The Bristol 405 Motor Car, by Chris Sherwood


My relationship with the Bristol 405 commenced at an early age, and indeed did not start well.  In the late 1950’s and early 1960’s, as rear seat passengers, my 2 brothers and I suffered the weekly trip to the family cottage in Wales. This was interspersed with regular halts at the side of the road for relief from carsickness. The vigorous driving style of my Father, combined with the heady smell of wood and leather, together with the pungent aroma of Cuba’s finest, did not sit well with young stomachs!

It did however serve to demonstrate Bristol’s thoughtful design in incorporating a “self emptying” ashtray, by way of the removable cover in the floor to the right of the driver.  I later learnt the ashtray could also, most imaginatively, be used to insert a jack for affixing to the chassis rail in the event a wheel change was necessary.

The 405 was not the only model that entered our consciousness, as over time, with the exception of the 402, Father had all models from 400 Drophead through to 409 (bought off the Motor Show stand and which then broke down on the way home!). For some reason though, it is the 405 that remained foremost in my mind (where are you now, NYS 79, black with Mexican Tan?).

Father bought quite a few cars from Anthony Crook Motors.  Richard Hackett has an amusing anecdote of when he first started work in their Sales Dept. My Father roared up in an E-Type Jaguar and Richard quickly and eagerly engaged, anxious to score his first sale.  However on observing the situation, Mr Crook glided up and with a firm and persistent arm, displaced him to the side with the words: “My dear boy, do please make way for someone with a little more experience”.

As the years rolled by, Dad moved on to other marques.  In 1979, 405 Drophead, “YJH 3” chassis no. 42 (also owned by him in the 1960’s) came into my life, where it happily remains to this day.

Like many a Redex blooded motorist with a roving eye, I’ve dallied with many mistresses over the years but always retained my love for the 405, both the 2 door Drophead and 4 door saloon.  Buy a 404 for its rarity and beauty, but a 405 for its practicality.

They are remarkable cars, driving far better than a car from the 1950’s has any right to. The controls are delicate, steering is fluid and communicative, the gearchange a delight and the engine sings its smooth straight six melody.  It is truly a car that gives more than the sum of its parts.

Somewhat cruelly nicknamed in period “the flying greenhouse” the 4 door design presents itself rather well 60 years on, with strong hints to its aeronautical origins through the nose cone front and the “cockpit” 3 section glass rear.

There are some signs of cost cutting compared to the previous 403, with for example, bought-in door handles as opposed to the exquisite in-house, hand made push buttons of the 401/3. The interior is swathed in thick leather (no economising on vinyl seat backs here!) that exudes a wonderfully evocative aroma that is impossible to replicate with a re-trim.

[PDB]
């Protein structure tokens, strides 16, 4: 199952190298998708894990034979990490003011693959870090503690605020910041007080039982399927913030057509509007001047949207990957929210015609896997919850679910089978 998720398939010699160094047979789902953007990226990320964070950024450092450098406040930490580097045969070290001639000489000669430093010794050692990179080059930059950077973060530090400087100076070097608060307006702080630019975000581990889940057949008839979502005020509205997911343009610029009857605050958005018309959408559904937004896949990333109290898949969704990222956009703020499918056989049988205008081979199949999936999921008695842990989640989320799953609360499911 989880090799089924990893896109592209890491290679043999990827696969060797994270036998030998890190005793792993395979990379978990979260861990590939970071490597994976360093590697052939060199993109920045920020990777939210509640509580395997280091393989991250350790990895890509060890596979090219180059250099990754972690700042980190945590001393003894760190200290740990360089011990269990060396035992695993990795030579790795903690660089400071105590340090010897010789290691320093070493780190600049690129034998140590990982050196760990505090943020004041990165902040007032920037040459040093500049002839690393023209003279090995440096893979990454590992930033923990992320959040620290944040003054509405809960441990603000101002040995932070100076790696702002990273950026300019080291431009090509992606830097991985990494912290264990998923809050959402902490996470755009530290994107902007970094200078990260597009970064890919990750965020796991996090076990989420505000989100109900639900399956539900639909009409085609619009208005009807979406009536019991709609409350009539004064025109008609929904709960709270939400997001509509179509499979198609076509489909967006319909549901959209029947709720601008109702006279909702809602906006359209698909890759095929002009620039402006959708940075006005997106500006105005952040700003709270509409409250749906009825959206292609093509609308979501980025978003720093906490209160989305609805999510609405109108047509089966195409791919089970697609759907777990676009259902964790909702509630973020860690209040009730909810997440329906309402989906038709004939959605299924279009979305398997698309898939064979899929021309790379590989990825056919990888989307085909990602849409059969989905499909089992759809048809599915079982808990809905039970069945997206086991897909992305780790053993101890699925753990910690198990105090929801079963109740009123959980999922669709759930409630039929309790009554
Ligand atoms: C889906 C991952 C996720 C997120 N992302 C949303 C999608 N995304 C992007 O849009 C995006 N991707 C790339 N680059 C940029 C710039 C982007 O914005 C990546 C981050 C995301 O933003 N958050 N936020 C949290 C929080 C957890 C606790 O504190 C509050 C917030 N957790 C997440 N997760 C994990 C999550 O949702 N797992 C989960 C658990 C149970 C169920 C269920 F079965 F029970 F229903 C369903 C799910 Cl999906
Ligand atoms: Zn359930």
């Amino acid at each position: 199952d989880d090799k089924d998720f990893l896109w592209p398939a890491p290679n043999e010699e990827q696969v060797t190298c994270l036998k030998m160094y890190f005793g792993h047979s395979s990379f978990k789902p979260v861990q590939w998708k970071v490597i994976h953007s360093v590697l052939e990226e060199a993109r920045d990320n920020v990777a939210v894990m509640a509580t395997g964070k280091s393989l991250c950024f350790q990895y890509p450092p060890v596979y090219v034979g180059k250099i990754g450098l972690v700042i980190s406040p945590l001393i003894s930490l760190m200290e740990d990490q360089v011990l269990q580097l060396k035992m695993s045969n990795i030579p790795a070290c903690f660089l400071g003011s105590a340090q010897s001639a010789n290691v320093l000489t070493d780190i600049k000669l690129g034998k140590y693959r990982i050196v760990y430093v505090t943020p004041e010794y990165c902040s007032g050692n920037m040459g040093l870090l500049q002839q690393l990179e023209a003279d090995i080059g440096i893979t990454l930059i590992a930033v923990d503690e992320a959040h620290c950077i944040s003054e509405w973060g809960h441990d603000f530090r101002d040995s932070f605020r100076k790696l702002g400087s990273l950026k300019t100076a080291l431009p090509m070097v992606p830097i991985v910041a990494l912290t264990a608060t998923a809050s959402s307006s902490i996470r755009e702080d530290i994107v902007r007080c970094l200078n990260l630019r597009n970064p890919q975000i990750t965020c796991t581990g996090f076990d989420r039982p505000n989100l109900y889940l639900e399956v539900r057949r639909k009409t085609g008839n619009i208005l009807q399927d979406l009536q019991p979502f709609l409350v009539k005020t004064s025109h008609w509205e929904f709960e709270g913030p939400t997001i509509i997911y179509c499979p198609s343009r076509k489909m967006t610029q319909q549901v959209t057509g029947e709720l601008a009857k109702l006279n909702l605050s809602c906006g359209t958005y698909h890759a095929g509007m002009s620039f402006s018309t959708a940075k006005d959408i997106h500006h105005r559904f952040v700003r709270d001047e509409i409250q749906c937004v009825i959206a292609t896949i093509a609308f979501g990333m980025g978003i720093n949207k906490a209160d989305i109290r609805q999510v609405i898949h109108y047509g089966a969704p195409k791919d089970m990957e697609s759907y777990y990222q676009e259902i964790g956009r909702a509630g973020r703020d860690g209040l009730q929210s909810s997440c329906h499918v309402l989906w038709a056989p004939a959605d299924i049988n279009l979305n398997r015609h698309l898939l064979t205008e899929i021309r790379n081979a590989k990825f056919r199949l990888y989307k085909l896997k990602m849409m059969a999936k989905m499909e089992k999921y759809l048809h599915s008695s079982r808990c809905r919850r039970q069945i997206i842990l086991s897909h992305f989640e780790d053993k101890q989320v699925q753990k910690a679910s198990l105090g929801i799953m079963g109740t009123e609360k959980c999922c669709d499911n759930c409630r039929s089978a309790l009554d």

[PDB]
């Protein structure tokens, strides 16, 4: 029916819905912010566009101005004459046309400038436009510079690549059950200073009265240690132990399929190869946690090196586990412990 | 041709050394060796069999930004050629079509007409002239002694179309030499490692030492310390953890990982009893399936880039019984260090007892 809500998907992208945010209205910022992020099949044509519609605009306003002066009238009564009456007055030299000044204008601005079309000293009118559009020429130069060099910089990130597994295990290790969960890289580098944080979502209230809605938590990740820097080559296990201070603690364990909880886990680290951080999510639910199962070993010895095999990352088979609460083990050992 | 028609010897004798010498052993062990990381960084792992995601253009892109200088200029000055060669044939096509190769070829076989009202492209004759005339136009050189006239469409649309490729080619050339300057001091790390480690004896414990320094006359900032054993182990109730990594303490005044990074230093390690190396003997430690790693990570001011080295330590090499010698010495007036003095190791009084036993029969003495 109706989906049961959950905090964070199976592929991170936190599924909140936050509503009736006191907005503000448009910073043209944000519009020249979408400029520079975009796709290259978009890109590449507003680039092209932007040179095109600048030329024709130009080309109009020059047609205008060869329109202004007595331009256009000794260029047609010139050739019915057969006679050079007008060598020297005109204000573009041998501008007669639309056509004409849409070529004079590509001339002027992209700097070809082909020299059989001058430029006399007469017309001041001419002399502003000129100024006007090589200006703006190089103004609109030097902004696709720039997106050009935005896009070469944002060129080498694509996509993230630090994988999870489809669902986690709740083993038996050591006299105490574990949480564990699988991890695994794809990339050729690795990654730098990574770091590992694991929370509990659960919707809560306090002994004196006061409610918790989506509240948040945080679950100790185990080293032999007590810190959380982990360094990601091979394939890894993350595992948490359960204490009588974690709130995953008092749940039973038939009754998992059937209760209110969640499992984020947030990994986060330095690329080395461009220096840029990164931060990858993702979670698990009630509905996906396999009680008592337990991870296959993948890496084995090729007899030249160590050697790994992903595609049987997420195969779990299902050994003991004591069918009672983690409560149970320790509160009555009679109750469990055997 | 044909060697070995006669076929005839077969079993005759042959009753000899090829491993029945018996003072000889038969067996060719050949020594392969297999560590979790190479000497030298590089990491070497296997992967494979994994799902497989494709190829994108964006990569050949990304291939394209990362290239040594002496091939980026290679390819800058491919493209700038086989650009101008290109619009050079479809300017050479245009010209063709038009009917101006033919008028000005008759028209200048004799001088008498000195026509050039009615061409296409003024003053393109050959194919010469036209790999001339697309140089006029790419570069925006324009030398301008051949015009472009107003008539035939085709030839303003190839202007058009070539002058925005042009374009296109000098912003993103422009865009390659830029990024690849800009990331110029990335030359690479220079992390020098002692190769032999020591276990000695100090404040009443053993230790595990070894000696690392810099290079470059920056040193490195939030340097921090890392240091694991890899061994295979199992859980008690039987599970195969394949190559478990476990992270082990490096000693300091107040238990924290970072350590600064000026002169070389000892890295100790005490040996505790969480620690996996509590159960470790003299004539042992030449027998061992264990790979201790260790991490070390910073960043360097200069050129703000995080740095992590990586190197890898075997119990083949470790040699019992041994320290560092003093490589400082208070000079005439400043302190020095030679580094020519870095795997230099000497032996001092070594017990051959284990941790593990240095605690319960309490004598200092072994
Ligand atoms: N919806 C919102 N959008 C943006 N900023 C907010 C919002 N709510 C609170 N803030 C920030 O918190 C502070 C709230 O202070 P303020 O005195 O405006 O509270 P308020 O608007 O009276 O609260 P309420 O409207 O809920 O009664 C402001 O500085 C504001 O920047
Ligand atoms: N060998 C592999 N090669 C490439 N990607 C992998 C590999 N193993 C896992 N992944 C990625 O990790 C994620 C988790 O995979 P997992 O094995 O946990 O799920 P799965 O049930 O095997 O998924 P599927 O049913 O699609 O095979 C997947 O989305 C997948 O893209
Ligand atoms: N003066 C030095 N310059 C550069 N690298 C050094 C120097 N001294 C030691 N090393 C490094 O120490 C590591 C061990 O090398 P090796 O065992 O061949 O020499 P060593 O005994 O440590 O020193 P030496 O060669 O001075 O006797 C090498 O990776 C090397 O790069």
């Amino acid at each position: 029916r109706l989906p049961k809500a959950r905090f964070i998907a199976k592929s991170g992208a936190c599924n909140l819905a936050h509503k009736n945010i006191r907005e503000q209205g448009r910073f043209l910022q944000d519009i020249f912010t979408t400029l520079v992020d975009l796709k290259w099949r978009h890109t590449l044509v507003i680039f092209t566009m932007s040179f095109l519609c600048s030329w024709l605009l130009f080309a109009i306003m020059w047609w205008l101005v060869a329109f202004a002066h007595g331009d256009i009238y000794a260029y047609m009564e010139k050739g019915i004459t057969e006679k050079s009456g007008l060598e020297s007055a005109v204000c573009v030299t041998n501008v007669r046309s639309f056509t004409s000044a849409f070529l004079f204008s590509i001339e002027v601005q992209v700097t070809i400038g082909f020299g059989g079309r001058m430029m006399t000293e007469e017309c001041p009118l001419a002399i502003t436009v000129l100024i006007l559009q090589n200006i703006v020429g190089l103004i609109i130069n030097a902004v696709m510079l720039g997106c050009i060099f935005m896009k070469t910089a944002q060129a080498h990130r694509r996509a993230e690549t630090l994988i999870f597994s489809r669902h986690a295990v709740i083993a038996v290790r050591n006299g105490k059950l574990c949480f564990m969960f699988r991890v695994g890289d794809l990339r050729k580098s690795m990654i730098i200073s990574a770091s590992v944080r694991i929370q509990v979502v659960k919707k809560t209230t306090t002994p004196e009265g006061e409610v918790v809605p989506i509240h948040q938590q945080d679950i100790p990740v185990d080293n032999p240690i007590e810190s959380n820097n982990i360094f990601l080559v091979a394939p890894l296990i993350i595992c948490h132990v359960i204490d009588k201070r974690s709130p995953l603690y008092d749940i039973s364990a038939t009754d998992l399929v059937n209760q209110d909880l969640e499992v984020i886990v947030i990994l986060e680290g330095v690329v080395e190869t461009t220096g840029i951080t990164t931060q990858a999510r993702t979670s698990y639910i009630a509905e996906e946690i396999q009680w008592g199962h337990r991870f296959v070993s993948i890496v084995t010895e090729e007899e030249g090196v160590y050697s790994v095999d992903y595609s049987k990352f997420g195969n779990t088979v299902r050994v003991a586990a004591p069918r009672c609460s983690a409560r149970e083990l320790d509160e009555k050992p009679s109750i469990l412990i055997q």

An attentive master will find himself with a faithful and reliable servant, though many years of under-appreciation, engine “asset stripping” and poor maintenance have led to the demise of many of these fine cars.

Look out for the “Achilles heel” of the 405 (and 404) the ash frame.  Though repairable through the application of skill and much money, it is best to look further for a sound car unless there are compelling reasons to buy a particular example. Look out for dropped doors (a strong indicator), rot in the upper boot framing and take a pin or needle along with you to carefully probe the windscreen pillars, hopefully without incurring the ire of the vendor!

They run wonderfully on Michelin X tyres (the 404 being the first British car to have them fitted as original equipment).  Money can be saved using taxi tyres, but be aware they are of stronger construction thus do not have quite the same “suppleness”, nor do they look quite right.

50 years after last being apart in 1965, YJH 3’s engine is currently being rebuilt.  The car has been remarkably reliable, the rare failures being from ancillary components.  In 1979 it took us, three-up with camping gear, touring down through France into Spain. The starter motor failed and we had to be helped on to the Dover ferry and push started on every occasion until a Spanish campsite rebuild held until expiring on my driveway on the return.

25 years ago the car was taken on our Honeymoon around the French Chateaux. Subsequently trips were made to Italy, Switzerland and Germany.

On one French trip, an old lady approached, hobbling along with the aid of a stick.  She stood in front of the car exclaiming “what a beautiful car” with each word being emphasised with a firm but accurate bodge of the car with her stick, leaving a considerable dent in the soft alloy nose!

With the arrival of children, such trips were not practical so mileage over the years reduced considerably.

YJH3 and I are virtually the same age and the car, now at 152,000 miles, will soon be in better condition than me. I have tried to be a diligent Father, passing on to my 3 sons an appreciation of craftsmanship, fine leather and wood, with occasional applications of a “Cuban fug” as a right of passage to custodianship, in due course, of this wonderful motor car.


  • Father’s 405 “NYS 79” photographed in the late 1950’s.
  • 405 Drophead “YJH 3”.
  • Top speed testing on the French Autoroute on the way back from Historic Monaco.